What I Will Remember about Steve Jobs and Ruth Currier, Masters of Communication

What I Will Remember about Steve Jobs and Ruth Currier, Masters of Communication
Christine Jowers/Follow @cmmjowers on Instagram

By Christine Jowers/Follow @cmmjowers on Instagram
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Published on October 6, 2011

Thank You for Making Technology More Accessible and Dance More Humane

Christine Jowers, Photo © Jordan Matter

There is one thing we all know for certain. One day we will die. I have no idea what will happen when I am dead. Many world religions attempt to answer that question. I cannot. 
 A bigger question, and one we can presently do something about, is "Why am I here?" 
I tell my children that we are here to help one another. I sincerely believe that.

Steve Jobs, the co-founder of Apple Inc., revolutionized the world by changing its vision of technology.  People like me, who routinely say they don't understand technology (I like to say I am at two with it) have websites because we were enticed by Job's efforts. He engaged us with his vision and excitement.  Everyone I know has been touched by some sort of I- something or another. I cannot think how to communicate without my Apple appendages. Job's work as innovator and CEO of Apple gave clunky computers an elegant and friendly face, accessible to all human beings.

In a small corner of the universe, known as the dance world, Ruth Currier, a dancer, choreographer, and teacher in the Humphrey/Limon tradition helped people remember what it was like to be a dancing human being (as opposed to a technical automaton).  I am too young to have seen her dance "live" but I remember trying to learn her part in Doris Humphrey's classic Day On Earth (click here and you can see Ruth's role).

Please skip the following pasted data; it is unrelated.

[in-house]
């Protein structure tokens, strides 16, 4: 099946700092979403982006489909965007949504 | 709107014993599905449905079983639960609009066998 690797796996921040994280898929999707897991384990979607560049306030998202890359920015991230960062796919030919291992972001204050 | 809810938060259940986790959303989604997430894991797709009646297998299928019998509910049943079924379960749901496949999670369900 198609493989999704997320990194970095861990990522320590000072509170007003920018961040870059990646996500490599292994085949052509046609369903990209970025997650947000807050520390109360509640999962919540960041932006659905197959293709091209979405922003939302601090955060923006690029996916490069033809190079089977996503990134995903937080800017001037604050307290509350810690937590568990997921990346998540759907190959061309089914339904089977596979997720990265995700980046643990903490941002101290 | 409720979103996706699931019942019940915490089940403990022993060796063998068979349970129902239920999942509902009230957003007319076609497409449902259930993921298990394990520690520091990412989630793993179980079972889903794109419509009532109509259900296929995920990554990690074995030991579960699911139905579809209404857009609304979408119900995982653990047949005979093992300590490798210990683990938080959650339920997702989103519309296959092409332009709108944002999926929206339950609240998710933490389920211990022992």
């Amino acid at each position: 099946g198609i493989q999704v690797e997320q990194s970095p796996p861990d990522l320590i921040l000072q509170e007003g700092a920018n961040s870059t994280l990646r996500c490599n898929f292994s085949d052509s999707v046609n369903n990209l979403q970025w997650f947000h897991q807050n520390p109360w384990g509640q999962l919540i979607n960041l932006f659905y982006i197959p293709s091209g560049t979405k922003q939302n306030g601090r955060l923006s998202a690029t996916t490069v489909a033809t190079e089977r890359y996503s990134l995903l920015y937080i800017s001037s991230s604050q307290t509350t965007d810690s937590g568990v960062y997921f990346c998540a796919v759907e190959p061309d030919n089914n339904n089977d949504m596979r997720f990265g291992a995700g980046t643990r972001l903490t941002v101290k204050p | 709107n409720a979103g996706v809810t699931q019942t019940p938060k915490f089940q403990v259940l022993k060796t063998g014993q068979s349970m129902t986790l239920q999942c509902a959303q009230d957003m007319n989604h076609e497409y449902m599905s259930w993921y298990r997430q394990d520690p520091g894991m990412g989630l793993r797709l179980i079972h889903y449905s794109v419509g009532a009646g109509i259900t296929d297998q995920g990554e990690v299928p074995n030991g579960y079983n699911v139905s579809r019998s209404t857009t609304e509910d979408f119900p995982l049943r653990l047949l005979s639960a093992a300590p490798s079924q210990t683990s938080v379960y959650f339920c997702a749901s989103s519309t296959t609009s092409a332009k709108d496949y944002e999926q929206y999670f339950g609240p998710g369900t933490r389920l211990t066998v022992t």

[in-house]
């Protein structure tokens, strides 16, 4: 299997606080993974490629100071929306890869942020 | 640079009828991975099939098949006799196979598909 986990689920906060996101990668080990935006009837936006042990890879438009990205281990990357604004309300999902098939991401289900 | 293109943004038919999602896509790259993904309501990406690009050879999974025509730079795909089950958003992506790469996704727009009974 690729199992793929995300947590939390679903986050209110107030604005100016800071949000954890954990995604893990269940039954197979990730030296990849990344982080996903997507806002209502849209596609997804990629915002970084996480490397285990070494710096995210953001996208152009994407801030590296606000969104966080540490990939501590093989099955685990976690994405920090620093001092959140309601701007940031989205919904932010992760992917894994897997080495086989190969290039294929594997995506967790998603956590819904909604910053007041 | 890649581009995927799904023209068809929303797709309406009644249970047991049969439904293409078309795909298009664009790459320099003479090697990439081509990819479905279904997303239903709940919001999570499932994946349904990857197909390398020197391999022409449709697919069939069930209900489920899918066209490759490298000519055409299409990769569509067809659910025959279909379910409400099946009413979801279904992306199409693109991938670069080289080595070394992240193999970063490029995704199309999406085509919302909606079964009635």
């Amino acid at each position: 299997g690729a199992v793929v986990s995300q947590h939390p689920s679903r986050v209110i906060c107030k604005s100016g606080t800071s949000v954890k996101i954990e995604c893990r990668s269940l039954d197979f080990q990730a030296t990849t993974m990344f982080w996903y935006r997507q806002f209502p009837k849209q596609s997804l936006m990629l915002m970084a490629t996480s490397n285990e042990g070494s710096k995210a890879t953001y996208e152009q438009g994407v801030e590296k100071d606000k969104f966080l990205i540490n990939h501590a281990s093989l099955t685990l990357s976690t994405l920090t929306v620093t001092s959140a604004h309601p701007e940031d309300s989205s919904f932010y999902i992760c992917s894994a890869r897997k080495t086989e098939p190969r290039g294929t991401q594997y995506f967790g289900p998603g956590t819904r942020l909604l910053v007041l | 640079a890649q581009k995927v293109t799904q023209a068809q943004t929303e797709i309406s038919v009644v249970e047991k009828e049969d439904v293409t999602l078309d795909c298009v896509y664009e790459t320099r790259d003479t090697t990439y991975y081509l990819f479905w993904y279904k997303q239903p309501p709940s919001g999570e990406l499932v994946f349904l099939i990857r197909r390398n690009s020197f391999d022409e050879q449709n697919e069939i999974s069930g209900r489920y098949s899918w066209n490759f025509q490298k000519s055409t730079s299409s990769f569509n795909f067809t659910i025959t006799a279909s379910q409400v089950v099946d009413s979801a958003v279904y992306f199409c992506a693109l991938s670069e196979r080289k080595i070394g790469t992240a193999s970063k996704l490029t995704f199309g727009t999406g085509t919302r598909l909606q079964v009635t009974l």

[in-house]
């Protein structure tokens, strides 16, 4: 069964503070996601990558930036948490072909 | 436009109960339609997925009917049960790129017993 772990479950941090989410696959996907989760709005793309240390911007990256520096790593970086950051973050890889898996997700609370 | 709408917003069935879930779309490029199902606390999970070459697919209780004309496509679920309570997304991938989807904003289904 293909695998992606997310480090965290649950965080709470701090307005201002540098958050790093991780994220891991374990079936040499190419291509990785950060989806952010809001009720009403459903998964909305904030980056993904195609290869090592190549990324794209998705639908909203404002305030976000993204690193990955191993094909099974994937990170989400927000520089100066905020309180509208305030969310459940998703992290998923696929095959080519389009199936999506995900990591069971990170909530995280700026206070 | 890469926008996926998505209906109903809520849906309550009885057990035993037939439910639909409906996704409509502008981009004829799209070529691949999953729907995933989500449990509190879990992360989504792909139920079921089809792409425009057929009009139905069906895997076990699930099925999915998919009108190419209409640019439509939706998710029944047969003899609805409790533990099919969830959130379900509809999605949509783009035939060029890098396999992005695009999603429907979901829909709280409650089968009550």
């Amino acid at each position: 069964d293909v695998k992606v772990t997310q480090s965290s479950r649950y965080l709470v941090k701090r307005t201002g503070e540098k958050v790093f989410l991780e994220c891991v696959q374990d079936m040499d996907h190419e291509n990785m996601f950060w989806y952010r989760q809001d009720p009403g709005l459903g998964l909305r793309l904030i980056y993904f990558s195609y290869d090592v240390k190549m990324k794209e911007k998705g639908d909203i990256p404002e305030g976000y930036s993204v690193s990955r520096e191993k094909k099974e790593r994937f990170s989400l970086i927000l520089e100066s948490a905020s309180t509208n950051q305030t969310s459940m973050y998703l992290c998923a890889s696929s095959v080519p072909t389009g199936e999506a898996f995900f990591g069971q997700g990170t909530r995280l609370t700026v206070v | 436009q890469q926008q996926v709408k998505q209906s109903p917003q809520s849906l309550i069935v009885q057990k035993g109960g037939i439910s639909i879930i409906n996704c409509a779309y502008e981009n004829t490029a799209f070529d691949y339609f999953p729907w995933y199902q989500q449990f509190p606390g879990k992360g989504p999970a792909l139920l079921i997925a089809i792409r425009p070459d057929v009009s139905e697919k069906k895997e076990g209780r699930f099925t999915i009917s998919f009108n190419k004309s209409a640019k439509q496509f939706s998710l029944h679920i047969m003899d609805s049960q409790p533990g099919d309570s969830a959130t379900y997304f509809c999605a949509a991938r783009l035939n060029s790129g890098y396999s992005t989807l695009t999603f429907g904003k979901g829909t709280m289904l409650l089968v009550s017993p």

In Day On Earth, the world is reduced to four people. The happenings of their day represent the cycle of life. We see the man, who plants and plows the field; the woman; his wife, a representative of mature love and depth; a young girl, representing the giddiness of first love, and the child representing the best efforts of man and woman, as well as the future. Each character makes their dancing statement until finally, as if saying goodnight and thank you for this time, they gracefully disappear under a blanket for their final sleep. The world is left to the child to carry on the next days work.
I played the part of the young girl; it was Currier’s role. I am not sure if she originated it or not. I did a fine job, playing an exuberant and lighthearted new love. I got to do all the things I love: jump in great arcs, lift my joyful solar plexus up, kick my leg high and play with a great dancer, Peter Sparling.  People, people other than my mother, dance people, liked what I did.  I was happy about that. But, later when I had the opportunity to see a film of young Ruth Currier performing this role I knew I hadn't even touched the part. Currier was not dancing a young girl in love, she was that spontaneous girl, shivering and playful. The artistic tradition that Currier espoused, the tradition of Doris Humphrey/ Charles Weidman and Jose Limon, revered the weight, breath and depth of “real people” even as they respected form. To be fully human was foremost. 
I cannot think how differently I would communicate had I not been exposed to the worlds of Steve Jobs and Ruth Currier. I am only sad to have to thank them for their help posthumously.
Ruth Currier Remembered:

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